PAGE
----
East Side Day DriftingPosted: March 28, 2010
[I meant to post this on Friday, whoops!]
I picked an off hour to get my haircut. At least that was the hope. I hated waiting, even though, generally, the free-flowing back and forth barbershop talks made time fly by. It was a matter of engagement. Find a thread and tune in.
Someone would talk about Obama and so-so Republican this, and that. Someone else would be talking about the latest sporting event, currently the Texas Relays, and how their teams were doing. And another dude would discuss what Houston rapper (Z-Ro) was, in fact, the most under-rated rapper in the industry.
As planned (and prayed for at my office desk), there was only one body between me and the fresh feeling low cut on a 75 degree day with light wind. Perfect. Cool, but not too cool, and clear skies with just the right amount of sunny heat.
I really just needed a line-up, a straight blade razor to frame my face inside the boarders of my hairline. But my barber, on the days when I could catch him with a reservation or waiting line, convinced me to take a bit off all around.
I told him, low but not too low. I didn’t want to see my scalp. Lately I had been worried that cutting it too low might make catching signs of baldness all but impossible.
So off my barber went, buzzing and clipping away. It was really a great day. The shop’s front and exit doors were open, taking in the assorted sounds around 12th and Chicon. I was in the East side of Austin, formerly what would be considered by some the “other side of the tracks.”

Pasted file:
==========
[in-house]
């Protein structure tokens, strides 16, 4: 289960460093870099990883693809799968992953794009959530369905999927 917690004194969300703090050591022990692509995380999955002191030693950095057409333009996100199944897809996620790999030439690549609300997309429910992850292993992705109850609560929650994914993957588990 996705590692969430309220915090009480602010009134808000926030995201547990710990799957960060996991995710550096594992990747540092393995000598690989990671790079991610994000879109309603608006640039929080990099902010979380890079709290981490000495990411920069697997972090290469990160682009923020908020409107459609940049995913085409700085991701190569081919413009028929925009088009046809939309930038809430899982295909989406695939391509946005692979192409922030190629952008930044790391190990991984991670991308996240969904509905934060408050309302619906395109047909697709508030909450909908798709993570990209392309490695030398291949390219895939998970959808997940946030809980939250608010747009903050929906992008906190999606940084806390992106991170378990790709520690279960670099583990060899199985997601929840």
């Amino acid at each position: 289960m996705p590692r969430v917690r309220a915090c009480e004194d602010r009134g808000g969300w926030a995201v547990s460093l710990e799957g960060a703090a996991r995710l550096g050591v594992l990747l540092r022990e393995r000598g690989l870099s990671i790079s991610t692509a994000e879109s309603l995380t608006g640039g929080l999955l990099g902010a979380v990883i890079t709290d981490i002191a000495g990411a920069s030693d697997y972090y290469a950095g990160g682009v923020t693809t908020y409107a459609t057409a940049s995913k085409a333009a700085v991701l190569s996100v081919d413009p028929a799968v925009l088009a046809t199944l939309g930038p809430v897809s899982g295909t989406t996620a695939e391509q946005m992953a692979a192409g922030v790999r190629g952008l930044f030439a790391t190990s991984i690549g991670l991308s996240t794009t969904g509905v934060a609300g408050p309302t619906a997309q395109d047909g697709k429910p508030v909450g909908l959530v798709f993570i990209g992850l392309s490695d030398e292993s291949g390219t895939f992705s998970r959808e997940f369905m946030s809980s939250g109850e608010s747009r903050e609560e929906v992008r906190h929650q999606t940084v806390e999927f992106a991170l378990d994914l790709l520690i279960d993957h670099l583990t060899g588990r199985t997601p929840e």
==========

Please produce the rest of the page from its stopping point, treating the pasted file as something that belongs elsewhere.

Since I’d lived in Austin, my only substantive memories of the East side were for haircuts, church, and occasionally chopped BBQ sandwiches. The kind when even though wrapped tightly, the grease still showed on the brown paper bag. The kind that, within 30 minutes of eating, guaranteed, you caught a case of the Itis (i.e. DEEP food coma).
So I should add smells to what I was taking in as my head was being worked over. Because across the street and down a ways, less than a minute, there was a BBQ shop doing brisk business. The sweet smokey smells of southern tradition drifted out of the building and radiated in every direction.
I found myself lost in the din of conversations around me, with the cacophony of hip-pop blaring from the shop’s surround sound system, and the whizzing of the clippers next to my ear. I gave in and this world enveloped me like a unborn baby in the womb.
“This,” I thought,”is a moment worth capturing.” The BBQ smells from across the street were mixing with the smells of the shop, the Kools on a few patrons breathe and clothes, the Church’s chicken someone had brought in, and various sprays needed to give black hair that fresh-cut sheen and smell.
My senses were fulfilled, and I wanted nothing more at that moment.